BrahMos missiles can travel at speeds of up to Mach 3 and can carry a conventional payload of 300kg. The types of rocket currently in service are land-launched and ship-launched, but submarine-launched and aircraft-launched versions are in the testing phase. 

 

The Russian-Indian joint venture is expected to develop another hypersonic missile dubbed BrahMos II

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An Indian Nuclear-Capable Ballistic Missile Test Failed Shortly After Launch. What Happened?

http://thediplomat.com/2017/05/an-indian-nuclear-capable-ballistic-missile-test-failed-shortly-after-launch-what-happened/

 

India will be looking to get to the bottom of what caused an Agni-2 MRBM to fail early in flight in user-testing.

thediplomat_2017-01-17_04-07-14-36x36.jp
May 05, 2017
 
On Thursday, India sought to test one of its Agni-II nuclear-capable medium-range ballistic missiles. The user-trial, which took place on Abdul Kalam Island off India’s eastern coast on Thursday, failed, according to sources who spoke to the Press Trust of India. “The two-stage, solid-fueled missile was just half a kilometer into its initial flight trajectory when things went awry. The mission had to be aborted,” one source noted. The Agni-II, first tested by India’s Defense Research and Development Organisation, has been a cornerstone of India’s strategic nuclear forces since the mid-2000s.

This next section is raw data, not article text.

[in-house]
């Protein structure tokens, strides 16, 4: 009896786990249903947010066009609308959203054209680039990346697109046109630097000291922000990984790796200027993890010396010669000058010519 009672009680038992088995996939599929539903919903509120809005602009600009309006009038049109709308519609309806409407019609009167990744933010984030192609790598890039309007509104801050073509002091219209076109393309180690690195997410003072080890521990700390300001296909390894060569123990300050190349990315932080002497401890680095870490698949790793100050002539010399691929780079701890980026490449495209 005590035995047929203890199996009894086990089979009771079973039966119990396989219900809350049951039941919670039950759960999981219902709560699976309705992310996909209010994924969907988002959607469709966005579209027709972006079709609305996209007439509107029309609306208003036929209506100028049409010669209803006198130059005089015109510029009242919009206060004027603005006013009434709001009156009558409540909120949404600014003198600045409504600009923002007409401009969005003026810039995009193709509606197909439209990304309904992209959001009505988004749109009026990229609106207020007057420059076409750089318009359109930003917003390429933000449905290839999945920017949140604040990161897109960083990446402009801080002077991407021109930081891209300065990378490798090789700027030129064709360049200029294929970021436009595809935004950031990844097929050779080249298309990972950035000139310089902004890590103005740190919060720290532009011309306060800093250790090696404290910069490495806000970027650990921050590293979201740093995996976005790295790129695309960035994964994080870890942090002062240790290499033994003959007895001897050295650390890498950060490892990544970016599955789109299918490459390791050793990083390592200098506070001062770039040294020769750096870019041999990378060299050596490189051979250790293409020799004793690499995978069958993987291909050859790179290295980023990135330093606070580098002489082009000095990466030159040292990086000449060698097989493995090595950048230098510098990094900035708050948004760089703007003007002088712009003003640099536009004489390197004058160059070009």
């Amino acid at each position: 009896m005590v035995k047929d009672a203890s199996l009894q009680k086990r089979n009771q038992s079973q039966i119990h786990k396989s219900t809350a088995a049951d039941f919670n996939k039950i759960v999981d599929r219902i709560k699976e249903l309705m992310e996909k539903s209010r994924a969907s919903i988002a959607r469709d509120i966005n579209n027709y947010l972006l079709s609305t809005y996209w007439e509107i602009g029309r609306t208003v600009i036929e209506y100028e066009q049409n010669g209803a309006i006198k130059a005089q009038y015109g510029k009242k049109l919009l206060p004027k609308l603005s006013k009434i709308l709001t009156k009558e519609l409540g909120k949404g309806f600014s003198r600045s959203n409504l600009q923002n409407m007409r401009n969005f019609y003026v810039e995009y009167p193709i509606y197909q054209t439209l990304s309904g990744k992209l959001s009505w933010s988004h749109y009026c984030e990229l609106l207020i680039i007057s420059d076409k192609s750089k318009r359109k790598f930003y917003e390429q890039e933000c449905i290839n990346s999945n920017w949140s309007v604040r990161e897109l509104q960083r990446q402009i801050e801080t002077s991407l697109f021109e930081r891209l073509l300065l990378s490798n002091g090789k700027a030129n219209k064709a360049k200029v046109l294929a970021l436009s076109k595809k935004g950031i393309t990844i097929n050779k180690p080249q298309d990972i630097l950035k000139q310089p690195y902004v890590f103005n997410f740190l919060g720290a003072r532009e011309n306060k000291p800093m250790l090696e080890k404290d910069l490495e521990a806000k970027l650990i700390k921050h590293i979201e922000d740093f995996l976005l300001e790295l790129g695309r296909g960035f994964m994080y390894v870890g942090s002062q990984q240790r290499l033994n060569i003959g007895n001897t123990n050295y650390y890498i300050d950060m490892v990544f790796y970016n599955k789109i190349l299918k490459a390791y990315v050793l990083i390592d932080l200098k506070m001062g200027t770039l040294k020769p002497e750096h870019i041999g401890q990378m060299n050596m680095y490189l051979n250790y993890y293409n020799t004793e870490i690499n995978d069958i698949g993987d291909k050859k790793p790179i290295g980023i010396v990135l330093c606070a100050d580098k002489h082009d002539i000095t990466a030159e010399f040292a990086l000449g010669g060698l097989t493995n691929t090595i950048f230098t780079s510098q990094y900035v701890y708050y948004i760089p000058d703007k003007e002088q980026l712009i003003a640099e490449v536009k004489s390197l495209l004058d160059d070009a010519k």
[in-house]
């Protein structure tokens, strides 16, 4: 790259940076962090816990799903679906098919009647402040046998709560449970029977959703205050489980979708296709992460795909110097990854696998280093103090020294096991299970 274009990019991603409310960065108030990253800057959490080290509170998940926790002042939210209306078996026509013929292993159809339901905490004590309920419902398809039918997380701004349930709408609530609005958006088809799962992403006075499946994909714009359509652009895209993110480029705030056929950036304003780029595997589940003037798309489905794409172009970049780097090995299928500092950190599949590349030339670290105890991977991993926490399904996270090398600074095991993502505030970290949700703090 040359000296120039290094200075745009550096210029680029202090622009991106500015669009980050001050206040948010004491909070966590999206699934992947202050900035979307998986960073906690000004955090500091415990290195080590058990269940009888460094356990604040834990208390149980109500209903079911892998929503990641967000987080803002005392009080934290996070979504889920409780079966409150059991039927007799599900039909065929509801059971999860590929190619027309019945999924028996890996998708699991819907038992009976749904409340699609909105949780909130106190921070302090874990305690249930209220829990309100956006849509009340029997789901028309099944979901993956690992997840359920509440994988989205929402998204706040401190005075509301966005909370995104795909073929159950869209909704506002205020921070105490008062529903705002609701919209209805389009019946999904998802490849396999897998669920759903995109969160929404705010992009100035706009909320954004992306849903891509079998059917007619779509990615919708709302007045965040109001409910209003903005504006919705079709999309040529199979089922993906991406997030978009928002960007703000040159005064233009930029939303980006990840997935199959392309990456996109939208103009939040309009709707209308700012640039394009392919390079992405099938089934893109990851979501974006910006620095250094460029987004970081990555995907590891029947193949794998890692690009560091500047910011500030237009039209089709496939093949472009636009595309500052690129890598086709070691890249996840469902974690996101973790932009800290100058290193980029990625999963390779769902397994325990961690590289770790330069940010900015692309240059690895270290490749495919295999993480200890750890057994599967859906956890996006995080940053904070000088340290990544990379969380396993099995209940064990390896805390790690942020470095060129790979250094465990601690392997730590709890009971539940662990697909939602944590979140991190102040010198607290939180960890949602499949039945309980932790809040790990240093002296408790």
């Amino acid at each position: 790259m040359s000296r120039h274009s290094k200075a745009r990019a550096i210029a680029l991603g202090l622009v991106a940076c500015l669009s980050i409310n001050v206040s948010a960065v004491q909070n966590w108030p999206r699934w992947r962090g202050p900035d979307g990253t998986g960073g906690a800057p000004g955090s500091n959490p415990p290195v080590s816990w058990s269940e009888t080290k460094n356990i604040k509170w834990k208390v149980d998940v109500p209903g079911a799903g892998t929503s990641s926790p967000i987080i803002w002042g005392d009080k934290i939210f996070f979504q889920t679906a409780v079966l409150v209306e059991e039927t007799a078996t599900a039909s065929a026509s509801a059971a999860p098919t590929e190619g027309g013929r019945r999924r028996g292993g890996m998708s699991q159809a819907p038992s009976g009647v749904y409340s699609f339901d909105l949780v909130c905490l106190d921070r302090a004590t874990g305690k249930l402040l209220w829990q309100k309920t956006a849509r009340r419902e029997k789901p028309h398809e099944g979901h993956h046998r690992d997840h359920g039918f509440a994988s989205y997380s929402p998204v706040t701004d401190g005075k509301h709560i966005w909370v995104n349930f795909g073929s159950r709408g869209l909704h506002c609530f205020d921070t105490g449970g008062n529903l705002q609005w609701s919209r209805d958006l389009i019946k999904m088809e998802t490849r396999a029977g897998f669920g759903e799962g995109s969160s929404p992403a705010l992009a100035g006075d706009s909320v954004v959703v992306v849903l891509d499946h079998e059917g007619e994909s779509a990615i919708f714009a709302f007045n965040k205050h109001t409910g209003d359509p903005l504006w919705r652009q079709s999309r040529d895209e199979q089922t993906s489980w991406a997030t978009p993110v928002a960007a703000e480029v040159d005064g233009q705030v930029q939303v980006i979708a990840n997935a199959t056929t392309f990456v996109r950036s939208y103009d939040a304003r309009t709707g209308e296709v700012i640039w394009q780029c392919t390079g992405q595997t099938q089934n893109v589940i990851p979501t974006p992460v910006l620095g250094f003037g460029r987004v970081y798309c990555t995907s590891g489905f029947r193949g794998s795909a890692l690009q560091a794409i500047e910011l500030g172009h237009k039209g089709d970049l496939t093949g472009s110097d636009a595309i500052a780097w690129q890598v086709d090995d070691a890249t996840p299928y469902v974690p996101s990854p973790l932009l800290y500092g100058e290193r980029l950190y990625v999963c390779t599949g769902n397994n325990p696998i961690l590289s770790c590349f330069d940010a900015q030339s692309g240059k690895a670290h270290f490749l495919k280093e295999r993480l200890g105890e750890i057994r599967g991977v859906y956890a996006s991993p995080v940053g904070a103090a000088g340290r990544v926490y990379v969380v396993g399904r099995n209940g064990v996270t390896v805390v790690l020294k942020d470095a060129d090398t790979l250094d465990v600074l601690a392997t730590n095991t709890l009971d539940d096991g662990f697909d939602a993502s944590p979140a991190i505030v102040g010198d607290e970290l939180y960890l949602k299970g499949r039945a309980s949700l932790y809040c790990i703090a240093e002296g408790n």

India has seen its fair share of missile tests recently, most notably with the Nirbhay cruise missile program as my colleague Franz-Stefan Gady has explained, but an Agni-II failing a user-trial may be a source of concern. At this point, with neither the Indian Department of Defense or the Defense Research and Development Organisation having made any comment or released any further information, there’s little to go on but the anonymously sourced comment. Still, given what little we know about this test and the Agni-II, there are a few possible explanations for what went wrong.